Critics’ Picks

Wayne Thiebaud, Five Chocolate Cookies, 1989, oil on canvas board mounted on plywood, 9 x 12''.

Wayne Thiebaud, Five Chocolate Cookies, 1989, oil on canvas board mounted on plywood, 9 x 12''.

New York

Wayne Thiebaud

Allan Stone Projects
535 W 22nd Street 3rd Floor
April 28–June 18, 2016

Sunglasses, ice-cream cones, nudes, bolt cutters, and, of course, layer cakes are just a few of our favorite things depicted in this airy, career-spanning sampling of Wayne Thiebaud’s work. The sophisticated whimsy of the painter’s realism is reflected not just in his choice of charming subjects but also in his meticulous renderings of them. Via his multicolored outlining technique, which the artist refers to as “halation,” the works are imbued with a subtle Kodachrome radiance. And up close, one finds a fanciful mini-sunset at the edge of each object. In the magnificent and never-before-exhibited painting Five Chocolate Cookies, 1989—which is not much bigger than a sheet of loose leaf paper—Thiebaud defines a row of dark glossy disks (Thin Mints?) with confetti-like marks of crimson, tangerine, and turquoise. White paint, meant to suggest a pristine plate or a Formica countertop, arcs around the cookies and moves in velvety horizontal strokes, like an infinite plane of vanilla buttercream.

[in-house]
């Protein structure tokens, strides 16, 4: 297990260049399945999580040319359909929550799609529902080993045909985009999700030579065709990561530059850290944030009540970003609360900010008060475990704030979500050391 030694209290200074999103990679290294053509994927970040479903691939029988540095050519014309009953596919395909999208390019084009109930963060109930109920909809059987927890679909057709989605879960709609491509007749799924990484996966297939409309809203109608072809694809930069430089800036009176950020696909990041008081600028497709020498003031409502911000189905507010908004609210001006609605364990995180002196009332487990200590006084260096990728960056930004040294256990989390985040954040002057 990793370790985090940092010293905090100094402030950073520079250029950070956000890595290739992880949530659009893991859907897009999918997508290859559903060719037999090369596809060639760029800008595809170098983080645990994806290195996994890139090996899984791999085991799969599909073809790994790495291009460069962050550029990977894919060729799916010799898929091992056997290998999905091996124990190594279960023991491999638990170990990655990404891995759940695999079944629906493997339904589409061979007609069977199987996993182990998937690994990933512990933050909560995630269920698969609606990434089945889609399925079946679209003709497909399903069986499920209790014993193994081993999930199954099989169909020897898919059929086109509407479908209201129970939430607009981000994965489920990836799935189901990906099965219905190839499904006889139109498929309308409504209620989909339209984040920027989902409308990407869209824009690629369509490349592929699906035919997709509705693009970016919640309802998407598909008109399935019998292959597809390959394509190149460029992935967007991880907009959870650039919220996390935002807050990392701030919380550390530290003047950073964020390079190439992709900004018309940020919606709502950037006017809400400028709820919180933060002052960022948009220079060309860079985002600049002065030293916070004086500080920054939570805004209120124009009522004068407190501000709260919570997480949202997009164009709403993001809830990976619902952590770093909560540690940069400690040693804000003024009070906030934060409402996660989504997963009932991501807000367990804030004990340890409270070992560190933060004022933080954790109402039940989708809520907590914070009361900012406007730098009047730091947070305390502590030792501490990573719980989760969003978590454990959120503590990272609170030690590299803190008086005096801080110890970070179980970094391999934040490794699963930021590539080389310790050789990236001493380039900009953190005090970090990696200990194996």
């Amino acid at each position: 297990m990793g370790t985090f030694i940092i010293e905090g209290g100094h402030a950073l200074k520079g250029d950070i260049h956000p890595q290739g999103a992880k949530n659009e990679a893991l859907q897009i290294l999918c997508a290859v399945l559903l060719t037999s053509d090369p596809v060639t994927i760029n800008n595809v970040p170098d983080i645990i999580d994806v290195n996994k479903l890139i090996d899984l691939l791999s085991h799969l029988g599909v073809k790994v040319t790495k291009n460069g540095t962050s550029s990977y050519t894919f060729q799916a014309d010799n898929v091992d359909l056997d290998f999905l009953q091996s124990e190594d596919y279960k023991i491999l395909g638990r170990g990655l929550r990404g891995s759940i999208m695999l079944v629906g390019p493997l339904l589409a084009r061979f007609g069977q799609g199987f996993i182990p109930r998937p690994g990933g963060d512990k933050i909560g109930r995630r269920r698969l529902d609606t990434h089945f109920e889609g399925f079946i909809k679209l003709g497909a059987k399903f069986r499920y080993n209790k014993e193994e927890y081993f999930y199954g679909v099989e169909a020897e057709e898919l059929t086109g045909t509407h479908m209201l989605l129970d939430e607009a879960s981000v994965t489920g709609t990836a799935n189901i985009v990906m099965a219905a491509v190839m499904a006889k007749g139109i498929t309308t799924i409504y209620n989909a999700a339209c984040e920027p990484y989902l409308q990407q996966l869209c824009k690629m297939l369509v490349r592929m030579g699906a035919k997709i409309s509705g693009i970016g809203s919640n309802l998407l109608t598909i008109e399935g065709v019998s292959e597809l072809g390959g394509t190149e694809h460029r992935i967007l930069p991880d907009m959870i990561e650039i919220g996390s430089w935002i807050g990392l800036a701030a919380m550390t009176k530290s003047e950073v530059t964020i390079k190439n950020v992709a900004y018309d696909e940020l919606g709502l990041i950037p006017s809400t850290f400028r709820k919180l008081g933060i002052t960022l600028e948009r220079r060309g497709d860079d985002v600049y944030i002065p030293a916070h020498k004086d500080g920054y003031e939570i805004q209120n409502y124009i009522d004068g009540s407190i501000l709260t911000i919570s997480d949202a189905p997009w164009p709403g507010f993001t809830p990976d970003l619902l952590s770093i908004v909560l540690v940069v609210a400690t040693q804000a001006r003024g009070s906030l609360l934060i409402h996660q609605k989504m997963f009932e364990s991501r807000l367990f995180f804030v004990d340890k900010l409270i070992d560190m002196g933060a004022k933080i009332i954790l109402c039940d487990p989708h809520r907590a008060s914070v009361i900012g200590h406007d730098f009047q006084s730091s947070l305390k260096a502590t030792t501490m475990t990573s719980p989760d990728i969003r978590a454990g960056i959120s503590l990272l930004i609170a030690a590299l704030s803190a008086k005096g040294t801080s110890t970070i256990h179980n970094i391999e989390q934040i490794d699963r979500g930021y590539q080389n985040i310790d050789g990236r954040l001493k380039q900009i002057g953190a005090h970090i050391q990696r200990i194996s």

While the artist is best known for his perfect takes on the post–World War II American quotidian, he frequently branches out. In the surreal Up Street, 1993, multiple lanes of traffic take a sharp vertical detour, as if on a roller-coaster track, and a funny palm tree teeters at the top in the distance. Mound and Cloud, 1972, is an otherworldly landscape in which a meringue-like puff floats in a bright blue sky above a snow-topped mountain with a cliff face of what looks like rainbow-flecked ganache. An adroit and subtly trailblazing literalizer of the frosting/oil paint parallel, Thiebaud, as the range of this lovely exhibition proves, can apply his signature unfussy delicacy to anything at all.